1,000 to 2,500 passengers
You should pay: $60 to $114 per day Inside); $64 to $143 per day (Ocean View)
(Carnival Pride, Celebrity Summit, Noordam, Queen Elizabeth, Norwegian Sun, Crystal Serenity, Coral Princess)
"These boats cater to the traveler who is interested in fine dining and service — not rock climbing at sea," says Clem Bason, president of the online travel service Hotwire. Before ships like the Oasis set sail, these were the megaships. Now they can be an excellent value for travelers who want to enjoy traditional cruise-ship amenities. "They're more cozy," adds Brown. "You get to know your bartender."
Some midsize ships enhance the experience even further by taking on fewer passengers: While many ships measuring just over 800 feet long will hold more than 2,000 guests, premium ships like Crystal Serenity will host just over half that many. That means a lot more crew attention for you (Once I walked onto the Serenity deck and a crewmember chirped, “Can I get you a deck chair, Mr. Newcott?”)—but it comes at a higher price. A cabin on premium midsize ships like Serenity begin at around $300 a day.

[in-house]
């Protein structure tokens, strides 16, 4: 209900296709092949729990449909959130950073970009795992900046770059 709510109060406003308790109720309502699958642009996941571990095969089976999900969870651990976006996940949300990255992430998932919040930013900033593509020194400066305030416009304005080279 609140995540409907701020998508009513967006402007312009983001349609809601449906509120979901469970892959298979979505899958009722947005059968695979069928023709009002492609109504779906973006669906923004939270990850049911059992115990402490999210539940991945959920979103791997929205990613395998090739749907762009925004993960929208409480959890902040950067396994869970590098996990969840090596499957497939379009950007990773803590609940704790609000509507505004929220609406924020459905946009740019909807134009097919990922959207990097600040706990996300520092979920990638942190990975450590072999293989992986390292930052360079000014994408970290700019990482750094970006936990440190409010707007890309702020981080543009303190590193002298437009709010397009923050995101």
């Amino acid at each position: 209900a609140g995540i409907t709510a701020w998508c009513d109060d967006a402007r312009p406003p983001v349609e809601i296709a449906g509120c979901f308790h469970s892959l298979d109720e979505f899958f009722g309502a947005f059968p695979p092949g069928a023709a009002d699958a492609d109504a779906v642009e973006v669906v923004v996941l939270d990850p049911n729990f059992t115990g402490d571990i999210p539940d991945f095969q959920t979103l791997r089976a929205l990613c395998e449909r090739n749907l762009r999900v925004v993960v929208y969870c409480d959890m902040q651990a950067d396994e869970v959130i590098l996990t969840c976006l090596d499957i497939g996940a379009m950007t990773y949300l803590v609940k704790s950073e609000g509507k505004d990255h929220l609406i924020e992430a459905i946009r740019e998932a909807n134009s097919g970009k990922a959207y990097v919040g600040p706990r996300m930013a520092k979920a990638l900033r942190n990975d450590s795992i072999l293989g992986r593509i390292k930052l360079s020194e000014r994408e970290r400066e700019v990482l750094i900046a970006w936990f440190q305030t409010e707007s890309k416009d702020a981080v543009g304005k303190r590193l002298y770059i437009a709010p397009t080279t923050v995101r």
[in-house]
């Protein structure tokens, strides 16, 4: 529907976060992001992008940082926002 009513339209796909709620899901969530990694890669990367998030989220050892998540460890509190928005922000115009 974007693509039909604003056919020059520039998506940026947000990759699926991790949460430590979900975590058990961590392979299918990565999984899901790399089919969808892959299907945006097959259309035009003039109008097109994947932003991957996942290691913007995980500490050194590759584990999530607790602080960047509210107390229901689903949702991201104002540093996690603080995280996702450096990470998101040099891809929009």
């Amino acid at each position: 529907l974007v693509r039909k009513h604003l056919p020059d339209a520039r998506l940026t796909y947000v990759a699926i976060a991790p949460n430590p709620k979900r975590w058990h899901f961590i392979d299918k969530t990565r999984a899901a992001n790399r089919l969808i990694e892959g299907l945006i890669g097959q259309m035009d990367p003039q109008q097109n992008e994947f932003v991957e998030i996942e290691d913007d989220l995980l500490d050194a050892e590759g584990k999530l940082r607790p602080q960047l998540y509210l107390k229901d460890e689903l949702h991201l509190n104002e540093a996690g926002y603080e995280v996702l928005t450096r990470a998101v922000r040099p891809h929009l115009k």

Everything's a tad smaller: Rather than a Times Square theater, the stage venue on a ship like Holland America's Noordam more resembles a good Las Vegas lounge.
You'll find more than one, but they can be small, and it's harder to escape the poolside games.
Most of these ships, built before cabin balconies became hot in the 2000s, have added them.
In addition to the formal dining room, there are several eat-on-the-run spots. The Noordam's casual dining area is a typical buffet, though with tablecloths and linen napkins.
Midsize ships can go almost anywhere, from Bora-Bora to the St. Lawrence River.